I’m a fan of open science, and I wanted to preregister this study. This didn’t go quite as I’d planned, it ended up being a pretty rushed and vague preregistration and I didn’t write down hypotheses that I felt I hadn’t really thought about in enough detail (one of the main findings in the paper regards attention influencing learning, which I’d planned to look at but when I wrote the preregistration I hadn’t get thought through exactly how I’d do this and so left it out - in future I’ll be more organised). The main reason for doing this however was exclusions – I knew from piloting that I’d have to exclude a few participants and wanted to have these criteria set in stone before beginning. Overall I am incredibly happy I preregistered the study. I can’t count the number of times I went back to the preregistration to remind myself of exactly what I was supposed to be doing!
Analysis also presented significant challenges - I ended up using a number of methods I had little prior experience with. Most of the analysis relies on hierarchical Bayesian models, which I felt provided the best way of dealing with the data but which I didn’t know much about at all. Thankfully tools like PyMC3 made this easier than it could have been, but it was still a challenge.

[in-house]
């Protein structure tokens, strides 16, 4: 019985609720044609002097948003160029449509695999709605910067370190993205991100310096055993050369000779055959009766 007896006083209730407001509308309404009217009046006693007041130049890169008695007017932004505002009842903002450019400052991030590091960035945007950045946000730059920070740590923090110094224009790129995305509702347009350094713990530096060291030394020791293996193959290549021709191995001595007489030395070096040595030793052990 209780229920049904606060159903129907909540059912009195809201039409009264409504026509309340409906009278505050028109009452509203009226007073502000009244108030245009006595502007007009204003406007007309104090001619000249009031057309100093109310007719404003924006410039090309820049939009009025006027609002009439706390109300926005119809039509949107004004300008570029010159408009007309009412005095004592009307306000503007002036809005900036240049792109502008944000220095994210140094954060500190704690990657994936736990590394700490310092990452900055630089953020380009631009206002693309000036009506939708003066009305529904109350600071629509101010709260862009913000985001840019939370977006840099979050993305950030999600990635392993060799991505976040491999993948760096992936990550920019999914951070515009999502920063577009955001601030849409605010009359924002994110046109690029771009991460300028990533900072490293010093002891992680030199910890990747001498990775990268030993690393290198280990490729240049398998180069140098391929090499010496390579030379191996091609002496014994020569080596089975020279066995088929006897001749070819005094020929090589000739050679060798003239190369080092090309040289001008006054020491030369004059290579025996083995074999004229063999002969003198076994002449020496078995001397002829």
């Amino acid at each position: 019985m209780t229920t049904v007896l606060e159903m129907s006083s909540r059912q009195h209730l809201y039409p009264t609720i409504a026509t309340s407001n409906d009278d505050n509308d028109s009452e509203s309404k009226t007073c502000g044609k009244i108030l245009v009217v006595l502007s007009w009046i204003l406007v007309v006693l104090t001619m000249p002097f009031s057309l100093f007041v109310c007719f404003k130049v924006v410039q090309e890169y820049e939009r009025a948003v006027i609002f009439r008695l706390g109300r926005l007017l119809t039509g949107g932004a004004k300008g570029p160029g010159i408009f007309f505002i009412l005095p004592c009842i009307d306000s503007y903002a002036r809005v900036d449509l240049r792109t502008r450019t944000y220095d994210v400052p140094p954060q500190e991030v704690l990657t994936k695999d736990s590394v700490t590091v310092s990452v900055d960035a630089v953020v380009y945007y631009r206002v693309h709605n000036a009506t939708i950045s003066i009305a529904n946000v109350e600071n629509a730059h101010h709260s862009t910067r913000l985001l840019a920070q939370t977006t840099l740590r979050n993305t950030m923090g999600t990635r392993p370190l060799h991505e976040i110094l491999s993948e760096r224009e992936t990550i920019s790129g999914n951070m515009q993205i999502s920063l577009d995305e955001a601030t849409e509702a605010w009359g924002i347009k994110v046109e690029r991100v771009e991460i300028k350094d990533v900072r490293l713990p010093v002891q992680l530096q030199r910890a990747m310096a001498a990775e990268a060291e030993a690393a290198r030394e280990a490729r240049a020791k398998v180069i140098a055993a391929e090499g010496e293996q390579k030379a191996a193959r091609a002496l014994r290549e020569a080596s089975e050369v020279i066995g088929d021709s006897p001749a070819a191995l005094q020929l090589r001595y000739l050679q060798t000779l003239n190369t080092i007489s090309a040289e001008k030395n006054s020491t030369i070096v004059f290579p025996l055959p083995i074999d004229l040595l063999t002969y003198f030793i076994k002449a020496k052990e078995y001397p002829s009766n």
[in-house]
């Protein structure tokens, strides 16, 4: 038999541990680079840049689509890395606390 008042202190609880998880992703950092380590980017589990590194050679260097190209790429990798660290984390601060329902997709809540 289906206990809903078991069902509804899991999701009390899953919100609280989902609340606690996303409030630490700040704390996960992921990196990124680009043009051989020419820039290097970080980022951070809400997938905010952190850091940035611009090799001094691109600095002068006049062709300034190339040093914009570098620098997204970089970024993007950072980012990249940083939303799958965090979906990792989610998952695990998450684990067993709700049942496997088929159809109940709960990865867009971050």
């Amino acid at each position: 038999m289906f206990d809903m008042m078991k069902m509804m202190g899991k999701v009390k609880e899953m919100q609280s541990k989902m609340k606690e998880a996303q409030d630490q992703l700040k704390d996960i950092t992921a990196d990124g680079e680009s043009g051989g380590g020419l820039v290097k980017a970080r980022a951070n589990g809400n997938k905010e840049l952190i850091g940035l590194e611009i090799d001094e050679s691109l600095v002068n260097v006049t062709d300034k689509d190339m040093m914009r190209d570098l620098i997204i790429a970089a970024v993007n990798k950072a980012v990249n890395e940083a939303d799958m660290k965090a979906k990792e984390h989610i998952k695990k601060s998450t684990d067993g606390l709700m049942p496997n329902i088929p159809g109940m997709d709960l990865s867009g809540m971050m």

However, as this was a learning experience I inevitably ended up making mistakes along the way which made it a slightly more traumatic experience than it might otherwise have been – and really emphasised to me how easy it can be to innocently generate false positives. My first analysis run produced some quite nice results – in particular, it seemed like more anxious people overestimated uncertainty, which wasn’t too surprising a finding. However, when I came to check over my model fitting I realised that something had gone wrong (which was not obvious to me at all at first) and the model fits were all a little off. Rather sadly, fixing this made my exciting result disappear and it was instead replaced with one that made little sense to me!